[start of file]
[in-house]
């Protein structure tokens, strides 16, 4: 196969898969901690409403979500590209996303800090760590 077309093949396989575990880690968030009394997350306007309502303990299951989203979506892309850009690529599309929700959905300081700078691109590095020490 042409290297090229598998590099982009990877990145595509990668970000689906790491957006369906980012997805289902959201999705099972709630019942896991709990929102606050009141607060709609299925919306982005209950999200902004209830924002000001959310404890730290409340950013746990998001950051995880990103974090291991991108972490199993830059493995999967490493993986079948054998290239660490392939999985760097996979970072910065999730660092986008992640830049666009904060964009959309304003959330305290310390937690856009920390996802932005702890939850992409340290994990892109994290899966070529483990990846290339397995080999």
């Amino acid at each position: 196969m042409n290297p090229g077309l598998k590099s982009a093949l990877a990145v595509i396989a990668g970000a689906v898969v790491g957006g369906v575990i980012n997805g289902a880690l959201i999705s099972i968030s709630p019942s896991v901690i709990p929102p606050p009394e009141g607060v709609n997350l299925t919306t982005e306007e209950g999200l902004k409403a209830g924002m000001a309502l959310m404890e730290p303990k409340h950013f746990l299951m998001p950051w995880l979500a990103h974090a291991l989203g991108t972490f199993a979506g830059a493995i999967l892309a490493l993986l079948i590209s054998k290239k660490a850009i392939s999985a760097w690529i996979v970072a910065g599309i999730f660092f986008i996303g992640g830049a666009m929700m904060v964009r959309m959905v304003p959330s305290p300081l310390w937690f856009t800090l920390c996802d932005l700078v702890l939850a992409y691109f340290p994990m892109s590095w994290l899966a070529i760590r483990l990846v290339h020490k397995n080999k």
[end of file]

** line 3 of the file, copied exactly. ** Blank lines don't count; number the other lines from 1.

């Amino acid at each position: 196969m042409n290297p090229g077309l598998k590099s982009a093949l990877a990145v595509i396989a990668g970000a689906v898969v790491g957006g369906v575990i980012n997805g289902a880690l959201i999705s099972i968030s709630p019942s896991v901690i709990p929102p606050p009394e009141g607060v709609n997350l299925t919306t982005e306007e209950g999200l902004k409403a209830g924002m000001a309502l959310m404890e730290p303990k409340h950013f746990l299951m998001p950051w995880l979500a990103h974090a291991l989203g991108t972490f199993a979506g830059a493995i999967l892309a490493l993986l079948i590209s054998k290239k660490a850009i392939s999985a760097w690529i996979v970072a910065g599309i999730f660092f986008i996303g992640g830049a666009m929700m904060v964009r959309m959905v304003p959330s305290p300081l310390w937690f856009t800090l920390c996802d932005l700078v702890l939850a992409y691109f340290p994990m892109s590095w994290l899966a070529i760590r483990l990846v290339h020490k397995n080999k």